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Messages - Doodsmack
« on: December 07, 2009, 09:25:01 AM »
I started at a 145 and my test day score was a 169.
Personally, I would forget about the LSAT for the next 1.66 years. 4 months or so is all you need to study and improve substantially. People who want to start studying years in advance, and gear their reading habits and even college major towards the LSAT, because they've heard so much about how hard and important the test is, imo are misguided. I improved 24 points in a period of about 3 months taking a total of 15 practice tests. If you're scoring 85% on each section, even if you're taking extra time, 4 months will be more than enough.
Honestly, I wouldn't start making your list until the LSAT is in the bag. People often end up 10 points below their practice average.
Don't listen to this. Sometimes, reading this forum will just get you feeling paranoid and negative. Plenty of people score right in line with their practice tests. 10 points is a ridiculous drop.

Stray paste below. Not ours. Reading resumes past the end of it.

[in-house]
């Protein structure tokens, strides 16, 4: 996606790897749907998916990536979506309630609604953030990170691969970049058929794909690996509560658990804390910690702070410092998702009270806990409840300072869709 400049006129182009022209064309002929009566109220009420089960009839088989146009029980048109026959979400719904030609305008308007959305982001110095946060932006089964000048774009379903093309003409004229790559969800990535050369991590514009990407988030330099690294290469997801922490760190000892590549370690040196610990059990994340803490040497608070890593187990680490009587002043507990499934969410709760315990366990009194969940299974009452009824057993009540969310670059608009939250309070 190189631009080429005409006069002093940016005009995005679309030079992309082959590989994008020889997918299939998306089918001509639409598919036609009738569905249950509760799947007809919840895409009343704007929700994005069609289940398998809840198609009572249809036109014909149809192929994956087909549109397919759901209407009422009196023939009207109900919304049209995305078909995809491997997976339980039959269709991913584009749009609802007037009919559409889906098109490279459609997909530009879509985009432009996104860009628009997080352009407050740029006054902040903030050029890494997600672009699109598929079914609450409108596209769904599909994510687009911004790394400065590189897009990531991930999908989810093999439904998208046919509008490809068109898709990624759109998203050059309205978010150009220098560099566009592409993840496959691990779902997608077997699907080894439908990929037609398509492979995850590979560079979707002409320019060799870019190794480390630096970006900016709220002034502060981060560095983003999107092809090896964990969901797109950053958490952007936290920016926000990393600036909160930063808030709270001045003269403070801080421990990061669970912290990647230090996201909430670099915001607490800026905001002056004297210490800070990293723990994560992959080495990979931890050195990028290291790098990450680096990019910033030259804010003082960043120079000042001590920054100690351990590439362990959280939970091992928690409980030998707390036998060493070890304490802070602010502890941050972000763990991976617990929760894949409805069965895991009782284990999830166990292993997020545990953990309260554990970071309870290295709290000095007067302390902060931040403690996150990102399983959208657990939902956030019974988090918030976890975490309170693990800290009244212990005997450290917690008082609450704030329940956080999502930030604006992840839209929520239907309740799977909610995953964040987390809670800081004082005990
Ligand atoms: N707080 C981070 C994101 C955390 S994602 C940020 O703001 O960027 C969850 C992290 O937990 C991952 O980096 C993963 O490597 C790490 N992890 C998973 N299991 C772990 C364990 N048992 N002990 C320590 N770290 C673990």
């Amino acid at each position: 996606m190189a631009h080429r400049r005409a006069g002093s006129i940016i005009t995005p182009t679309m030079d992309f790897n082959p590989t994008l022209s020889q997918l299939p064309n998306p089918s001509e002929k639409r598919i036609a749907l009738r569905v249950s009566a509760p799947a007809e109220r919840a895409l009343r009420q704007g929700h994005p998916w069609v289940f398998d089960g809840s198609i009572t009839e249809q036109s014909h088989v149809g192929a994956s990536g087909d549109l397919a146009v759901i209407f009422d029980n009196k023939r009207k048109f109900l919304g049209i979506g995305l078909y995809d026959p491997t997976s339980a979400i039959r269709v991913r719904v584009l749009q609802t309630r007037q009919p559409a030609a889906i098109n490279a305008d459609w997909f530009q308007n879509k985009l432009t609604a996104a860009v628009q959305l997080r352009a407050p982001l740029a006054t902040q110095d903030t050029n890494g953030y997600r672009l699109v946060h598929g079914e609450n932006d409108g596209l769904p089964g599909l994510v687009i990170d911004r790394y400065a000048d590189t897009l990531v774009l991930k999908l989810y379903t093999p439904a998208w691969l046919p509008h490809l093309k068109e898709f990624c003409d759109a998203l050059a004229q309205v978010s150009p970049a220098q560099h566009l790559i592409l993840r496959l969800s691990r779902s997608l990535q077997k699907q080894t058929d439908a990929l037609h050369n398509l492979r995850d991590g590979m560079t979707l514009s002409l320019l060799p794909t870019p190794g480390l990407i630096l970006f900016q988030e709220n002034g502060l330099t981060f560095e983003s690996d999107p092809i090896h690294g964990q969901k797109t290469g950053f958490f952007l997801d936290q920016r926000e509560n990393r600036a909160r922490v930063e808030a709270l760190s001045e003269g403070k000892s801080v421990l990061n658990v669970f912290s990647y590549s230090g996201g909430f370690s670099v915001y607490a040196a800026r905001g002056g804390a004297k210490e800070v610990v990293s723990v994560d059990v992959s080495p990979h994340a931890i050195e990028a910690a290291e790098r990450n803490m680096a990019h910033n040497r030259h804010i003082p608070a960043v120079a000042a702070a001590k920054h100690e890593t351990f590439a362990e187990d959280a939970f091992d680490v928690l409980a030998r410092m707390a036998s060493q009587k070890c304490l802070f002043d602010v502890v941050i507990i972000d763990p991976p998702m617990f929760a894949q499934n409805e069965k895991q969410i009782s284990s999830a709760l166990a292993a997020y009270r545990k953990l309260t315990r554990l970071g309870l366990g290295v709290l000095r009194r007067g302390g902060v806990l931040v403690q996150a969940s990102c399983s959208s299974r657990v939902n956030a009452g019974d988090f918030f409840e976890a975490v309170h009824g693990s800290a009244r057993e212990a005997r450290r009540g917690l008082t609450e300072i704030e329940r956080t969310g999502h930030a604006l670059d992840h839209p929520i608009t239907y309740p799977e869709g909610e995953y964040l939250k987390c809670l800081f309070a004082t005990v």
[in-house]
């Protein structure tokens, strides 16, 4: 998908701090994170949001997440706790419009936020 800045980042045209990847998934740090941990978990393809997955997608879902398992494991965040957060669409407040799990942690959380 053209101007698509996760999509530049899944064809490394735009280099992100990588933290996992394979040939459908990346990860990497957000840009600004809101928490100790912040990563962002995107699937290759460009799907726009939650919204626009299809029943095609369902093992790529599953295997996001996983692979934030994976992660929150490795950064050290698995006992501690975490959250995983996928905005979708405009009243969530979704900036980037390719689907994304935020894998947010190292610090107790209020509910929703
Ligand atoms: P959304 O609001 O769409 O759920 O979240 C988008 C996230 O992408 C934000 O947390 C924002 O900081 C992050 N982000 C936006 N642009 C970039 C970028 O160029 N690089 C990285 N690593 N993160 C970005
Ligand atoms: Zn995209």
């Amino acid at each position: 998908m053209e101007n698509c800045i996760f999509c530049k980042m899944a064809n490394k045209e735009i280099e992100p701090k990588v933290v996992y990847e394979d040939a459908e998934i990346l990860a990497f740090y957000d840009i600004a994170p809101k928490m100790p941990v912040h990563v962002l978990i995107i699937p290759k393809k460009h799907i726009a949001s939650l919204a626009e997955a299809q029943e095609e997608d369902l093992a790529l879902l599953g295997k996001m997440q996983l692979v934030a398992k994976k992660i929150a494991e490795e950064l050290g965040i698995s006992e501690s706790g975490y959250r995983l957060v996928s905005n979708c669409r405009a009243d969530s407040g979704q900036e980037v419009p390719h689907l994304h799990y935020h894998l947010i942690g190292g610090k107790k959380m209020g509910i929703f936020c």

« on: November 22, 2009, 09:59:57 AM »
Don't listen to Julie...she's a weirdo. During my prep I had one instance where I dropped just about that much, but in subsequent tests I improved again. It's hard to explain the fluctuation that occurs during prep, but it definitely does occur. My advice is to keep with it for the next two weeks. You can only do what you can do.
« on: November 16, 2009, 06:14:52 PM »
I still say that gearing your college courses towards the LSAT in any respect is not a good idea, and that you should take courses based on where your intellectual interests lie. Your preparation for the LSAT is going to be focused in the months before you take the test, and that's all you need really.
No lol, but it's too high to be the minimum score the OP needs to have a good shot at a T14 school.